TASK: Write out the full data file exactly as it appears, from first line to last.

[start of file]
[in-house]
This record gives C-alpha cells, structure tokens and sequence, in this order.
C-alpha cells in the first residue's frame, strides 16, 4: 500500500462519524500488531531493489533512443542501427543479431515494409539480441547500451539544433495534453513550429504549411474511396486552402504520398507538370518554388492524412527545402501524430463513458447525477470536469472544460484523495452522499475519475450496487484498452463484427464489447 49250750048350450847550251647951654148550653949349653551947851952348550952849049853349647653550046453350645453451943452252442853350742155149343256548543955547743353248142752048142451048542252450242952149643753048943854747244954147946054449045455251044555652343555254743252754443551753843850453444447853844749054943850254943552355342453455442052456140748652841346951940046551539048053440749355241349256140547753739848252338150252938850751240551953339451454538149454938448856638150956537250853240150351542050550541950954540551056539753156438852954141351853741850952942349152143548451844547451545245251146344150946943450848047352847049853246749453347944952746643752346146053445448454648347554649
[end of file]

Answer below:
[in-house]
This record gives C-alpha cells, structure tokens and sequence, in this order.
C-alpha cells in the first residue's frame, strides 16, 4: 500500500462519524500488531531493489533512443542501427543479431515494409539480441547500451539544433495534453513550429504549411474511396486552402504520398507538370518554388492524412527545402501524430463513458447525477470536469472544460484523495452522499475519475450496487484498452463484427464489447 49250750048350450847550251647951654148550653949349653551947851952348550952849049853349647653550046453350645453451943452252442853350742155149343256548543955547743353248142752048142451048542252450242952149643753048943854747244954147946054449045455251044555652343555254743252754443551753843850453444447853844749054943850254943552355342453455442052456140748652841346951940046551539048053440749355241349256140547753739848252338150252938850751240551953339451454538149454938448856638150956537250853240150351542050550541950954540551056539753156438852954141351853741850952942349152143548451844547451545245251146344150946943450848047352847049853246749453347944952746643752346146053445448454648347554649